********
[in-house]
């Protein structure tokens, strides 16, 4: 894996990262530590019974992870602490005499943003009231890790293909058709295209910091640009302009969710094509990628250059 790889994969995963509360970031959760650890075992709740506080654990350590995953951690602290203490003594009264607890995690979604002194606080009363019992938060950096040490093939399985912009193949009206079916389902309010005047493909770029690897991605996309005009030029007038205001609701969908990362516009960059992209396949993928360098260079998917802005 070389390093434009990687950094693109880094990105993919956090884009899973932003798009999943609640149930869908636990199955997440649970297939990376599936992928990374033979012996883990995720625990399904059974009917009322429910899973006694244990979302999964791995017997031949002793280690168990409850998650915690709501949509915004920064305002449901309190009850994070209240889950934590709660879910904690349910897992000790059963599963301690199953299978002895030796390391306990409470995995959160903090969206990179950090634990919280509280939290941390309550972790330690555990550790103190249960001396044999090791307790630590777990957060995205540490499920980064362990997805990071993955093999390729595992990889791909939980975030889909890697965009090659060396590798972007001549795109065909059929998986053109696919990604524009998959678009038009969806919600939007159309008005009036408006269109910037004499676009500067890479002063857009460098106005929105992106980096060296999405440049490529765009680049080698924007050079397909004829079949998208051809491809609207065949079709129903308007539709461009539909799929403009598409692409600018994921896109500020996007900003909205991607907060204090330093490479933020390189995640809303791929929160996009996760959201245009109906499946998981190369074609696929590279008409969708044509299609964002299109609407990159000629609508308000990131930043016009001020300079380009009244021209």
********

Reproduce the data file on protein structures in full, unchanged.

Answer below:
[in-house]
């Protein structure tokens, strides 16, 4: 894996990262530590019974992870602490005499943003009231890790293909058709295209910091640009302009969710094509990628250059 790889994969995963509360970031959760650890075992709740506080654990350590995953951690602290203490003594009264607890995690979604002194606080009363019992938060950096040490093939399985912009193949009206079916389902309010005047493909770029690897991605996309005009030029007038205001609701969908990362516009960059992209396949993928360098260079998917802005 070389390093434009990687950094693109880094990105993919956090884009899973932003798009999943609640149930869908636990199955997440649970297939990376599936992928990374033979012996883990995720625990399904059974009917009322429910899973006694244990979302999964791995017997031949002793280690168990409850998650915690709501949509915004920064305002449901309190009850994070209240889950934590709660879910904690349910897992000790059963599963301690199953299978002895030796390391306990409470995995959160903090969206990179950090634990919280509280939290941390309550972790330690555990550790103190249960001396044999090791307790630590777990957060995205540490499920980064362990997805990071993955093999390729595992990889791909939980975030889909890697965009090659060396590798972007001549795109065909059929998986053109696919990604524009998959678009038009969806919600939007159309008005009036408006269109910037004499676009500067890479002063857009460098106005929105992106980096060296999405440049490529765009680049080698924007050079397909004829079949998208051809491809609207065949079709129903308007539709461009539909799929403009598409692409600018994921896109500020996007900003909205991607907060204090330093490479933020390189995640809303791929929160996009996760959201245009109906499946998981190369074609696929590279008409969708044509299609964002299109609407990159000629609508308000990131930043016009001020300079380009009244021209």